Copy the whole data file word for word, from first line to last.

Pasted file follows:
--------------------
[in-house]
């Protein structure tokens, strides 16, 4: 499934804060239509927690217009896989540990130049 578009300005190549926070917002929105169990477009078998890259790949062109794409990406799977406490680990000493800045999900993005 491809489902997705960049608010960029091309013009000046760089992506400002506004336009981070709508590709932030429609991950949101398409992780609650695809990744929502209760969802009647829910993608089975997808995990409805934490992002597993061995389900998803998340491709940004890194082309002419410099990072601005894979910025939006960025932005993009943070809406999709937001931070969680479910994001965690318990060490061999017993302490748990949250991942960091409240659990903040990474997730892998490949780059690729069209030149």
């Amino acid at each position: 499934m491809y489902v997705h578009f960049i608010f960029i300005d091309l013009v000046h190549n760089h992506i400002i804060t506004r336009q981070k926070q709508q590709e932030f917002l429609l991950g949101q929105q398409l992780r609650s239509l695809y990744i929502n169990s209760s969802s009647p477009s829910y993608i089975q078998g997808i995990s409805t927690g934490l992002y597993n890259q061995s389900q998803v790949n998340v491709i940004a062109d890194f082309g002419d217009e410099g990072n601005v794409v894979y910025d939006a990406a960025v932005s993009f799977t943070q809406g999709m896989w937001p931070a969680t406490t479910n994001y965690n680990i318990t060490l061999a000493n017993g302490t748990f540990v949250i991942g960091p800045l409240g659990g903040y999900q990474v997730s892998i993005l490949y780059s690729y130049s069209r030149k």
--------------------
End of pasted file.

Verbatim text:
[in-house]
């Protein structure tokens, strides 16, 4: 499934804060239509927690217009896989540990130049 578009300005190549926070917002929105169990477009078998890259790949062109794409990406799977406490680990000493800045999900993005 491809489902997705960049608010960029091309013009000046760089992506400002506004336009981070709508590709932030429609991950949101398409992780609650695809990744929502209760969802009647829910993608089975997808995990409805934490992002597993061995389900998803998340491709940004890194082309002419410099990072601005894979910025939006960025932005993009943070809406999709937001931070969680479910994001965690318990060490061999017993302490748990949250991942960091409240659990903040990474997730892998490949780059690729069209030149």
């Amino acid at each position: 499934m491809y489902v997705h578009f960049i608010f960029i300005d091309l013009v000046h190549n760089h992506i400002i804060t506004r336009q981070k926070q709508q590709e932030f917002l429609l991950g949101q929105q398409l992780r609650s239509l695809y990744i929502n169990s209760s969802s009647p477009s829910y993608i089975q078998g997808i995990s409805t927690g934490l992002y597993n890259q061995s389900q998803v790949n998340v491709i940004a062109d890194f082309g002419d217009e410099g990072n601005v794409v894979y910025d939006a990406a960025v932005s993009f799977t943070q809406g999709m896989w937001p931070a969680t406490t479910n994001y965690n680990i318990t060490l061999a000493n017993g302490t748990f540990v949250i991942g960091p800045l409240g659990g903040y999900q990474v997730s892998i993005l490949y780059s690729y130049s069209r030149k």